MEXICAN-AMERICANS HAVE HIGHER STROKE RATES, BUT LOWER MORTALITY RATES
SAN DIEGO—A new study presented here at the American Neurological Association Annual Meeting points to new evidence of ethnic gaps in stroke outcomes.
The study, led by Lewis B. Morgenstern, MD, reported that Mexican-Americans are more than twice as likely to have a stroke as age-matched whites. In addition, Mexican-Americans are less likely to die in the 36 months after a stroke than their white counterparts.
Dr. Morgenstern, Director of the University of Michigan Stroke Program in Ann Arbor, called the results of his study a “wake-up call” about the third-leading cause of death in the nation. Mexican-Americans make up two-thirds of Hispanics, the nation's largest minority group.
The increased stroke burden holds true for both ischemic stroke and intracerebral hemorrhage and for adults of all ages, he said. The greatest disparity was observed in Mexican-Americans, 45- to 59-years-old – who were 2.04 times more likely to suffer a stroke compared with non-Hispanic whites in that age group.
THE ‘HISPANIC PARADOX’
And, in what has been identified as the “Hispanic paradox,” Mexican-Americans were 42 percent less likely to die in the first 28 days after a stroke than non-Hispanic whites. Overall, 7.2 percent of Mexican-Americans died by 28 days compared with 13.3 percent of non-Hispanic whites.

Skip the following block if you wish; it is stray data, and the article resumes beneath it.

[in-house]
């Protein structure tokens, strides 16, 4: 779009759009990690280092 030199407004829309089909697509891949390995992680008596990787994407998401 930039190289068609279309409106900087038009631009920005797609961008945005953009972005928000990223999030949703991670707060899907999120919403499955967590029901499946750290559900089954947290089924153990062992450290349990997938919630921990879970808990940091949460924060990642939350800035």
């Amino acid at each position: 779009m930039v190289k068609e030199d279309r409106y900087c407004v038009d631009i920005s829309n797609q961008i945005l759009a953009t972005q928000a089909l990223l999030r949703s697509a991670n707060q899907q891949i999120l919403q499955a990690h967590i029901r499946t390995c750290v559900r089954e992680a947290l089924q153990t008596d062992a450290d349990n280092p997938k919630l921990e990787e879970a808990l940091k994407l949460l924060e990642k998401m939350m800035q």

By 36 months, mortality was still 21 percent lower in Mexican-Americans, the study showed. At 36 months, 29.5 percent of Mexican-Americans had died, compared with 44.2 percent of non-Hispanic whites.
“Despite lower socioeconomic status, poor access to care, and more diabetes, Mexican-Americans have a lower case-fatality and 36-month all-cause mortality than non-Hispanic whites,” Dr. Morgenstern reported. “Further research is needed to determine the factors related to increased incidence and decreased mortality in Mexican-Americans.”
The findings came from an ongoing NIH-funded study called “BASIC,” the Brain Attack Surveillance in Corpus Christi, a population-based program to determine how common stroke is in the Hispanic community, and to delineate the factors that influence the rates of stroke and mortality due to stroke. The study is being conducted in Nueces County, TX, an urban county with 313,645 residents in which 56 percent of residents are Mexican-American and 95 percent reside in Corpus Christi.
Dr. Morgenstern said Nueces County provides “a best case scenario” because of its small immigrant population. “Most of these Mexican-American families have been in the US for several generations and have few cultural and language barriers to getting medical care,” he said. “I would think the disparity would be even worse in cities like San Diego or Miami, where the immigrant populations are larger.”
Bernadette M. Boden-Albala, DrPH, Director of Research and Project Manager for the Northern Manhattan Stroke Study at the Neurologic Institute at Columbia University in New York City, said that “the study provides one of the first examples of the ‘Hispanic Paradox’ in ischemic stoke.”
Physicians have been puzzled for years by reports of the Hispanic Paradox in other diseases, she told Neurology Today. “It's best known in infant mortality,” she said. Also, studies have shown that Mexican-Americans, who have high rates of obesity and diabetes, are less likely than whites to die of heart disease.
“Despite the fact they should have higher mortality due to lower socioeconomic status and less access to health care, for some unknown reason, they do better,” she said.